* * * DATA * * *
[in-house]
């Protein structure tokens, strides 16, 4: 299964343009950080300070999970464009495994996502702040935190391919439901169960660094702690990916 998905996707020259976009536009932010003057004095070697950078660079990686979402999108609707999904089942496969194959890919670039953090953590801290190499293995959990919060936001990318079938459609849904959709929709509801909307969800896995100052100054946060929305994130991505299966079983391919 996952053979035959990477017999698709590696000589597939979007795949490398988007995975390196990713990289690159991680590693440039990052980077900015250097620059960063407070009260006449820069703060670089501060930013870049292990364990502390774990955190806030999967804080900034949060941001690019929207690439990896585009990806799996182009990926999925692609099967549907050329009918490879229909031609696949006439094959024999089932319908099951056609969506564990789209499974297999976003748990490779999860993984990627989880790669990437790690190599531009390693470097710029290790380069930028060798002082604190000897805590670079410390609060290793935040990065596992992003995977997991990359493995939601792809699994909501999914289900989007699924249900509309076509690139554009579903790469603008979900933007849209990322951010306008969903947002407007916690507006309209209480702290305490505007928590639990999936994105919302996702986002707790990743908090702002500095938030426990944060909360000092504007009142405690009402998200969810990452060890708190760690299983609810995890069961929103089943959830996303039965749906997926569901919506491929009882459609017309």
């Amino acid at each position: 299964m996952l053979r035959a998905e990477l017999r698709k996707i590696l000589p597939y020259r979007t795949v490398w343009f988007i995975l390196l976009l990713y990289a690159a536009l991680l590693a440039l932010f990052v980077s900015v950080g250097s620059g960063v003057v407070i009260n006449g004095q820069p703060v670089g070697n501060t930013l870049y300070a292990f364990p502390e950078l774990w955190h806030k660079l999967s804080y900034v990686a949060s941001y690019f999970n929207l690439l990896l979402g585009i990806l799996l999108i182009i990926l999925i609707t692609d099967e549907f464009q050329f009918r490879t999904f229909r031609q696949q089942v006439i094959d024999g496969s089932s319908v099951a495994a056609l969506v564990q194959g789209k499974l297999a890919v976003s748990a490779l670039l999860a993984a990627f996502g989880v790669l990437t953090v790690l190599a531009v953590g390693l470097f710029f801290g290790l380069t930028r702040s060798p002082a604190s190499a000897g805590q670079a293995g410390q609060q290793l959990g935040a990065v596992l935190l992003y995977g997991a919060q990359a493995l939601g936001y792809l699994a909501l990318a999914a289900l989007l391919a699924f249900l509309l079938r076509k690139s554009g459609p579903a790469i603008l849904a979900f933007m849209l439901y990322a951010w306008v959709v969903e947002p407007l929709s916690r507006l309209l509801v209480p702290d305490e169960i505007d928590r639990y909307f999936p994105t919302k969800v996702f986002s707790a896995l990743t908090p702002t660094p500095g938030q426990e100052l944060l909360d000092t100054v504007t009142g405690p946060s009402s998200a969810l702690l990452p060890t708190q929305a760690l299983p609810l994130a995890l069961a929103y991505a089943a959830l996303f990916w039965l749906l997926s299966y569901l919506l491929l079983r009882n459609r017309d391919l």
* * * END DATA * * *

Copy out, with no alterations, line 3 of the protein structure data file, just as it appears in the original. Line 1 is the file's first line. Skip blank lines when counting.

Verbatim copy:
């Amino acid at each position: 299964m996952l053979r035959a998905e990477l017999r698709k996707i590696l000589p597939y020259r979007t795949v490398w343009f988007i995975l390196l976009l990713y990289a690159a536009l991680l590693a440039l932010f990052v980077s900015v950080g250097s620059g960063v003057v407070i009260n006449g004095q820069p703060v670089g070697n501060t930013l870049y300070a292990f364990p502390e950078l774990w955190h806030k660079l999967s804080y900034v990686a949060s941001y690019f999970n929207l690439l990896l979402g585009i990806l799996l999108i182009i990926l999925i609707t692609d099967e549907f464009q050329f009918r490879t999904f229909r031609q696949q089942v006439i094959d024999g496969s089932s319908v099951a495994a056609l969506v564990q194959g789209k499974l297999a890919v976003s748990a490779l670039l999860a993984a990627f996502g989880v790669l990437t953090v790690l190599a531009v953590g390693l470097f710029f801290g290790l380069t930028r702040s060798p002082a604190s190499a000897g805590q670079a293995g410390q609060q290793l959990g935040a990065v596992l935190l992003y995977g997991a919060q990359a493995l939601g936001y792809l699994a909501l990318a999914a289900l989007l391919a699924f249900l509309l079938r076509k690139s554009g459609p579903a790469i603008l849904a979900f933007m849209l439901y990322a951010w306008v959709v969903e947002p407007l929709s916690r507006l309209l509801v209480p702290d305490e169960i505007d928590r639990y909307f999936p994105t919302k969800v996702f986002s707790a896995l990743t908090p702002t660094p500095g938030q426990e100052l944060l909360d000092t100054v504007t009142g405690p946060s009402s998200a969810l702690l990452p060890t708190q929305a760690l299983p609810l994130a995890l069961a929103y991505a089943a959830l996303f990916w039965l749906l997926s299966y569901l919506l491929l079983r009882n459609r017309d391919l």